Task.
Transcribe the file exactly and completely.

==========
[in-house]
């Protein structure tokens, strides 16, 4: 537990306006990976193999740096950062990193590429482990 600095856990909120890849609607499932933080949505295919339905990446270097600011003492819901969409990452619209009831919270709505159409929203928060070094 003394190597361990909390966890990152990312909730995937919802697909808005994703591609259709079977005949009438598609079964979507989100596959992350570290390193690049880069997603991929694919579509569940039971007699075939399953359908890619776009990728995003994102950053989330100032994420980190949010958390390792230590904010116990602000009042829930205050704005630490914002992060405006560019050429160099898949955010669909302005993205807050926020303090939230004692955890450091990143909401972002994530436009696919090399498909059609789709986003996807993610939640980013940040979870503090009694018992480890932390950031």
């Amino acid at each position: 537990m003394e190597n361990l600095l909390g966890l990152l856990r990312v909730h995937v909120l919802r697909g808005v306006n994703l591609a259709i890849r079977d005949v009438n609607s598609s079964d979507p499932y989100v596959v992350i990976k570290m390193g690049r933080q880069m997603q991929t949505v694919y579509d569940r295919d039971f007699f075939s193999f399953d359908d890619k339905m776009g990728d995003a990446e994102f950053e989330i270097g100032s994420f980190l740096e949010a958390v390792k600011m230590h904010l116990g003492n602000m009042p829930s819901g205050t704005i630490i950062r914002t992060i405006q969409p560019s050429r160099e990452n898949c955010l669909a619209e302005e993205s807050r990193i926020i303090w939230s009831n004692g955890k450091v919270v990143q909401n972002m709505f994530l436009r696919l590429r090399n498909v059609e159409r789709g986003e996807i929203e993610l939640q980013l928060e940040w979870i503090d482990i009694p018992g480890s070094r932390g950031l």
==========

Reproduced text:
[in-house]
């Protein structure tokens, strides 16, 4: 537990306006990976193999740096950062990193590429482990 600095856990909120890849609607499932933080949505295919339905990446270097600011003492819901969409990452619209009831919270709505159409929203928060070094 003394190597361990909390966890990152990312909730995937919802697909808005994703591609259709079977005949009438598609079964979507989100596959992350570290390193690049880069997603991929694919579509569940039971007699075939399953359908890619776009990728995003994102950053989330100032994420980190949010958390390792230590904010116990602000009042829930205050704005630490914002992060405006560019050429160099898949955010669909302005993205807050926020303090939230004692955890450091990143909401972002994530436009696919090399498909059609789709986003996807993610939640980013940040979870503090009694018992480890932390950031």
């Amino acid at each position: 537990m003394e190597n361990l600095l909390g966890l990152l856990r990312v909730h995937v909120l919802r697909g808005v306006n994703l591609a259709i890849r079977d005949v009438n609607s598609s079964d979507p499932y989100v596959v992350i990976k570290m390193g690049r933080q880069m997603q991929t949505v694919y579509d569940r295919d039971f007699f075939s193999f399953d359908d890619k339905m776009g990728d995003a990446e994102f950053e989330i270097g100032s994420f980190l740096e949010a958390v390792k600011m230590h904010l116990g003492n602000m009042p829930s819901g205050t704005i630490i950062r914002t992060i405006q969409p560019s050429r160099e990452n898949c955010l669909a619209e302005e993205s807050r990193i926020i303090w939230s009831n004692g955890k450091v919270v990143q909401n972002m709505f994530l436009r696919l590429r090399n498909v059609e159409r789709g986003e996807i929203e993610l939640q980013l928060e940040w979870i503090d482990i009694p018992g480890s070094r932390g950031l």